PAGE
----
Harker by Roger Gibson and Vince Danks from Titan Books.
This comic initially felt like it was going to be some sort of preternatural police procedural. There is no shortage of urban fantasy involving crime and figures that seem to work in a place between reality and what ordinary people believe is fiction on both sides of the law. I was unsure what to initially make of the comic, if it would veer towards the likes of John Constantine, luckily I was really pleased with where it did go, down a rather more original and interesting route.
The case opens, with a second murder, a person eviscerated, brutally mutilated on the steps of St Georges church in Bloomsbury, London, a Hawksmoor church. Two police officers from out of town are soon on the scene.
DS Critchley and DCI Harker are a great creation. Critchley with his slick looks, clean shaven head and goatee and easy patter, is in every way opposite to Harker, an expert in multiple homicide, insightful and knowledgeable in the ways of death, and also rather idiosyncratic in his runners and classic car, but thankfully rather sceptical of anything inhuman and with a strong gut instinct. Somehow able to posses the hard edge of The Sweeny with the intelligence and eruditeness of Morse.
Critchley is a strong copper, investigative, more procedural, and very laddish in his flirtatious and confident manner, and although Harker, sometimes doubts Critchley, like many smart superiors he allows himself to be lead by his sergeant a little bit and there is a dynamic between the characters that makes them work well, and be rather different than the usual partnership.
The investigation enters the world of the unusual as it becomes clear that the famed occult work,
The book of Solomon may hold a key to what has occurred, this leads the investigators to a basement of a salubrious London household, where things are indeed, rather odd. I was pleased to find that this comic, so intelligently written, did not veer into the paranormal, rather using humanities own oddities and predilections to add sufficient colour.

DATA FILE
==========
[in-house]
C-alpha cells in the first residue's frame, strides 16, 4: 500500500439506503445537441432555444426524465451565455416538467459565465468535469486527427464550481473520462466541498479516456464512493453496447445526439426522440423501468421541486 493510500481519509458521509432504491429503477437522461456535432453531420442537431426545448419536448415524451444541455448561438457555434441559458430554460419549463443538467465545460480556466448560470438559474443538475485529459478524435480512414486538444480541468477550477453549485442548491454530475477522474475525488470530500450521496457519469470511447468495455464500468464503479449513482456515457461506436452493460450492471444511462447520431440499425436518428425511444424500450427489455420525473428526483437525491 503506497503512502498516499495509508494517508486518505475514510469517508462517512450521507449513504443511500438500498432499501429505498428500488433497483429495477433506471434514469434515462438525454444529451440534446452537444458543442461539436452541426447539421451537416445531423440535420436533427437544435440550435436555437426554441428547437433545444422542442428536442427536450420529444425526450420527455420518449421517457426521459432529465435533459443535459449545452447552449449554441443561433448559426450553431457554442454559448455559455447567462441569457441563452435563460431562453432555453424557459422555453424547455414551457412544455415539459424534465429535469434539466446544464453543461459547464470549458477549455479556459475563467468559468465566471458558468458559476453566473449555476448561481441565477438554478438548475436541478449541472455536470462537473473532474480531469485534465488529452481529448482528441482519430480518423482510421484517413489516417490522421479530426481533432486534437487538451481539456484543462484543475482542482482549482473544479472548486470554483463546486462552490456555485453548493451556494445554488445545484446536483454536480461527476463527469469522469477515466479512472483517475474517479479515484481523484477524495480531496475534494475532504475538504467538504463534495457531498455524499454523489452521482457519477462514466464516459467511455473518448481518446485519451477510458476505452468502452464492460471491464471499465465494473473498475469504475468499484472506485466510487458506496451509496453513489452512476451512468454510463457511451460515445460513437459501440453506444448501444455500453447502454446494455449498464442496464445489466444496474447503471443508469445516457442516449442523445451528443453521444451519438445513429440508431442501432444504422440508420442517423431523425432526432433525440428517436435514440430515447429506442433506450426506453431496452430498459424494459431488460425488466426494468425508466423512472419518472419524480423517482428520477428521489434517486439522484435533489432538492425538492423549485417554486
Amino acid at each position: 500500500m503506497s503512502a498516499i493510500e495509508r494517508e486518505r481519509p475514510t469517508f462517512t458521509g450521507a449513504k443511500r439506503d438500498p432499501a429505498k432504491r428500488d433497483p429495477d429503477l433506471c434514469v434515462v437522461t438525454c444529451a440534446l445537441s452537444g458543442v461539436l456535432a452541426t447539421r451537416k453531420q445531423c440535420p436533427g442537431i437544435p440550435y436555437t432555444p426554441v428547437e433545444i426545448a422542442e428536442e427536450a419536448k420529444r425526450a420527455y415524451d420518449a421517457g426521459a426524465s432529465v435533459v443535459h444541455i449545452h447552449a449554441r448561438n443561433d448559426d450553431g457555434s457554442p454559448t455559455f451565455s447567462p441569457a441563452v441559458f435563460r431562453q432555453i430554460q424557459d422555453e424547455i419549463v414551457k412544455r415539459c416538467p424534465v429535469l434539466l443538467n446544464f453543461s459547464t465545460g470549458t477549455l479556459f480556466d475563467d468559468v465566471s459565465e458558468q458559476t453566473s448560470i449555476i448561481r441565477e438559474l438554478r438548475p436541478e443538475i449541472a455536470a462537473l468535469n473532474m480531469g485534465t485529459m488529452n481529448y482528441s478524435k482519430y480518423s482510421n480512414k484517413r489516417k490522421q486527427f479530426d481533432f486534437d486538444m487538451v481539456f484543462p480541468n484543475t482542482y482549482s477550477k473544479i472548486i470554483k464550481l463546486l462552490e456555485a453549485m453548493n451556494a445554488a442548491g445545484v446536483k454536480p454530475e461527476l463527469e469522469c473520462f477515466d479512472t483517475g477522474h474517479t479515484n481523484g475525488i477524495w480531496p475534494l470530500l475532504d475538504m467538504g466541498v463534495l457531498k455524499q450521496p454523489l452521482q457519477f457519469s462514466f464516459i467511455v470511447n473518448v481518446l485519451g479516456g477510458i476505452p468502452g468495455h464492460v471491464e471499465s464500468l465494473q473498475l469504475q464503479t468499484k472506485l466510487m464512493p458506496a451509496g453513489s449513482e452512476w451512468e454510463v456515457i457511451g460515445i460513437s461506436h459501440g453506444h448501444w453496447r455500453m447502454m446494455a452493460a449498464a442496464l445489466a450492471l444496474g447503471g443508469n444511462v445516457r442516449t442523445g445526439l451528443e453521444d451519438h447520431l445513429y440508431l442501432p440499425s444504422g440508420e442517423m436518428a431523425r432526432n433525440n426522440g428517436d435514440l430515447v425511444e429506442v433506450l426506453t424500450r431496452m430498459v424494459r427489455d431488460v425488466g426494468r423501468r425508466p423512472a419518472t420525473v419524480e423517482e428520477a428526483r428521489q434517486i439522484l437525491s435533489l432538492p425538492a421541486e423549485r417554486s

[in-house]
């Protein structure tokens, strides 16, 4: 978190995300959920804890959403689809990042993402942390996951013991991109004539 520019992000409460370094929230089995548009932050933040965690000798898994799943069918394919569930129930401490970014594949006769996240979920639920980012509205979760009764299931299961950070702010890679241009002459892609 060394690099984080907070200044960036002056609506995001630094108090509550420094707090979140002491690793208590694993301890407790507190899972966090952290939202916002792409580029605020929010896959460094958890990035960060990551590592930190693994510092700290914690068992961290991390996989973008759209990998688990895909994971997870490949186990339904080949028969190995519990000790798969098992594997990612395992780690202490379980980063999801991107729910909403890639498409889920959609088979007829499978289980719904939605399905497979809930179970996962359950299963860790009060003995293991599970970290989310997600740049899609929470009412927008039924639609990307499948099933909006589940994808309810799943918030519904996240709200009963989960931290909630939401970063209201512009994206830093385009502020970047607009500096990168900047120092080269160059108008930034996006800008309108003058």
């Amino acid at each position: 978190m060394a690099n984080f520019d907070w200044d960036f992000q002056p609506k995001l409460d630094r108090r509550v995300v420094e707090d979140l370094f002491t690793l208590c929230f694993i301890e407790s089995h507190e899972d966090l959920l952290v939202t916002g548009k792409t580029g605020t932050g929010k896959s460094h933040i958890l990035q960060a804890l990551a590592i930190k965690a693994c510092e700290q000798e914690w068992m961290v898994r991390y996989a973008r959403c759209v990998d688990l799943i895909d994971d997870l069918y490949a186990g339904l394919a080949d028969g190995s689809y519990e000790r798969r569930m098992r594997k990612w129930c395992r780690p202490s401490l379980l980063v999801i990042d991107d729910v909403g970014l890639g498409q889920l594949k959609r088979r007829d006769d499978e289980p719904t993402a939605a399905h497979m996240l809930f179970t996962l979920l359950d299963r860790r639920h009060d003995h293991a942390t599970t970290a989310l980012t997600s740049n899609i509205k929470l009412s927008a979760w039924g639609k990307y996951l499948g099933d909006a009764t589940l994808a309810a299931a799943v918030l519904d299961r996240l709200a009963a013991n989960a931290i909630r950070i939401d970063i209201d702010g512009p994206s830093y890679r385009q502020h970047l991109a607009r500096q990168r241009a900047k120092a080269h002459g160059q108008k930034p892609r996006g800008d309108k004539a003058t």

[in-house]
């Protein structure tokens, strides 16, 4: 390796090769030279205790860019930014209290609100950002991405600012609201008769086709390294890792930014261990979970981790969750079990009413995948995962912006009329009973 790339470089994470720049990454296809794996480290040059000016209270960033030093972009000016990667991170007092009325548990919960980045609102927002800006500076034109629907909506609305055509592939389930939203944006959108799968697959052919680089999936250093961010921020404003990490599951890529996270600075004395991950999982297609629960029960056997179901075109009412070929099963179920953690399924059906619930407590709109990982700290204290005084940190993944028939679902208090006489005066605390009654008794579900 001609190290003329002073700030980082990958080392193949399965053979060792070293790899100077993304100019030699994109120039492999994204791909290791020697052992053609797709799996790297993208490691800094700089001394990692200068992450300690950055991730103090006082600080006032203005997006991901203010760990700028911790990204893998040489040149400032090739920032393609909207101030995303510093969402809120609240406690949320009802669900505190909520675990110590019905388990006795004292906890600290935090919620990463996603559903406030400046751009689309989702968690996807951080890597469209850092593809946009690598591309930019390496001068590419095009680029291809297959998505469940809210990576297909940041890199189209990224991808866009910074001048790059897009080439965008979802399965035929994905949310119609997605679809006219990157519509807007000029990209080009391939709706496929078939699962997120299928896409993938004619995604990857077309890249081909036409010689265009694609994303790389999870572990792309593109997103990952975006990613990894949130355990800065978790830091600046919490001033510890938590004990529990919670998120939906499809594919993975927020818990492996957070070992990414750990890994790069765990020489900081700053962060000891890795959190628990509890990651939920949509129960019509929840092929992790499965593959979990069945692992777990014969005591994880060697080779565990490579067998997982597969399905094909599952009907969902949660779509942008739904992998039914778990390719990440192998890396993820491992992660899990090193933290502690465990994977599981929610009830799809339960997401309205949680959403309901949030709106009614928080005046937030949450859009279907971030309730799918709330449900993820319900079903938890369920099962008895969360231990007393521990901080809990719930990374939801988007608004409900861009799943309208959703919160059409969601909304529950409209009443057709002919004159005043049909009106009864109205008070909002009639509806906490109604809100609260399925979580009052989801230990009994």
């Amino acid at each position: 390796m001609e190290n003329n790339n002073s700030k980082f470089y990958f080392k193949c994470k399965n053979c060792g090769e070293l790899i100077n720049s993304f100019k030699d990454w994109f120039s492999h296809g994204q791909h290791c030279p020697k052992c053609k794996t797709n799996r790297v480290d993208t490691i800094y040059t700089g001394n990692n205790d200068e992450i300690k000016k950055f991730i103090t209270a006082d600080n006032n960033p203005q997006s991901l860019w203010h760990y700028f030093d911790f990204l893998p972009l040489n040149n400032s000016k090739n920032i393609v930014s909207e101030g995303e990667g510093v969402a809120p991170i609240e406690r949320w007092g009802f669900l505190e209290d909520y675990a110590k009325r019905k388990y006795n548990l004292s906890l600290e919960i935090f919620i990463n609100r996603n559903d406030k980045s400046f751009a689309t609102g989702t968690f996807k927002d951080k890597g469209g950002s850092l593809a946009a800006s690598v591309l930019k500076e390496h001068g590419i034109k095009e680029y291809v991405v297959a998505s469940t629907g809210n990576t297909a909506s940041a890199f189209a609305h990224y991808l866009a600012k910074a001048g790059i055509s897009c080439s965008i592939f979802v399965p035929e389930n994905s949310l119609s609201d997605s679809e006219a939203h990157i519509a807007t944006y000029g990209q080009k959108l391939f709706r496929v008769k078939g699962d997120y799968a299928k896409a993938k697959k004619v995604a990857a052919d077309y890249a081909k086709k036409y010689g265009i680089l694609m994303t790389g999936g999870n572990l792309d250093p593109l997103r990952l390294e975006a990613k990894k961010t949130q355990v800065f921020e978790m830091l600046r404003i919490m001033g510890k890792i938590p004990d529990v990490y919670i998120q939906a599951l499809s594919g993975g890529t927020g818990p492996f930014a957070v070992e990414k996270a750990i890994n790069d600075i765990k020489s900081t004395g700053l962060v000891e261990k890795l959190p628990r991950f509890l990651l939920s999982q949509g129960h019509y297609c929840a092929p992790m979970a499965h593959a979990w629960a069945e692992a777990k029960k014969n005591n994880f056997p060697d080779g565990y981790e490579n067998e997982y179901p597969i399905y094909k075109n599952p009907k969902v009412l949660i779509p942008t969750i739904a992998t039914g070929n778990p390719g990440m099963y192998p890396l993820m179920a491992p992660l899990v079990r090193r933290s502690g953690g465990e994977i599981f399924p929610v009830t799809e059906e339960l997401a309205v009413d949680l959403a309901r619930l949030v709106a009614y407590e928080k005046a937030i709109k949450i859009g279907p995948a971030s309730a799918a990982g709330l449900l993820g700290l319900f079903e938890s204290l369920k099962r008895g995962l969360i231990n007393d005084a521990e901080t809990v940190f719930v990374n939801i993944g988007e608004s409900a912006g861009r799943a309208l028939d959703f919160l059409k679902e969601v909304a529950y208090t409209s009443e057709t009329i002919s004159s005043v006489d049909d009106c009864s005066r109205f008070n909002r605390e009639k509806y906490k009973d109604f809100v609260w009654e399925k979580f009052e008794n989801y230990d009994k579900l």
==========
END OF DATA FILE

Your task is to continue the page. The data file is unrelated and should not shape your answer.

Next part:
I loved the suspect interviews, rather like a game of cleudo, with various wonderful reasoning’s given for the connection to the deceased, from ‘he was a god in bed, to his ability to bring the dark lord into the world’.
Repeatedly there were scenes created that used the comic book panels to wonderful effect, demonstrating a real understanding of the form, by both artists and writer, a fine example of this is the discussion the two men have in the pub while the scene around them changes, with a silent normal drama going on about them, clever.
The artwork is superlative. Really very nice and the skill is across the board, a birds eye view of London around the British museum being especially pleasing but everything from the facial interactions, the nice use of out if scale images as a back ground, the detail to vehicles, and especially the buildings or should I say architecture brought to the page so clearly and precisely but keeping the overall black and white style, strong and beautifully simple to intricate and detailed. I was very impressed. I must admit, there were occasional panels and it made me wish they were water coloured.
There were a number of subtle drops into the comic that I really loved, the way that Critchley asks a forensics expert if she reads comics, when they talk about the Hawksmoor church, although he could have referenced Alan Moore, I loved how the ‘BOOK’ was obviously a very subtle reference to From Hell and later the mention of David Lynch being brought in for questioning, if a letter B is found under a finger nail, just discreet nods of affection or appreciation, which made me smile.
This was a terrific read, one of the best crime novels for me of the year, pleasingly told and beautifully drawn.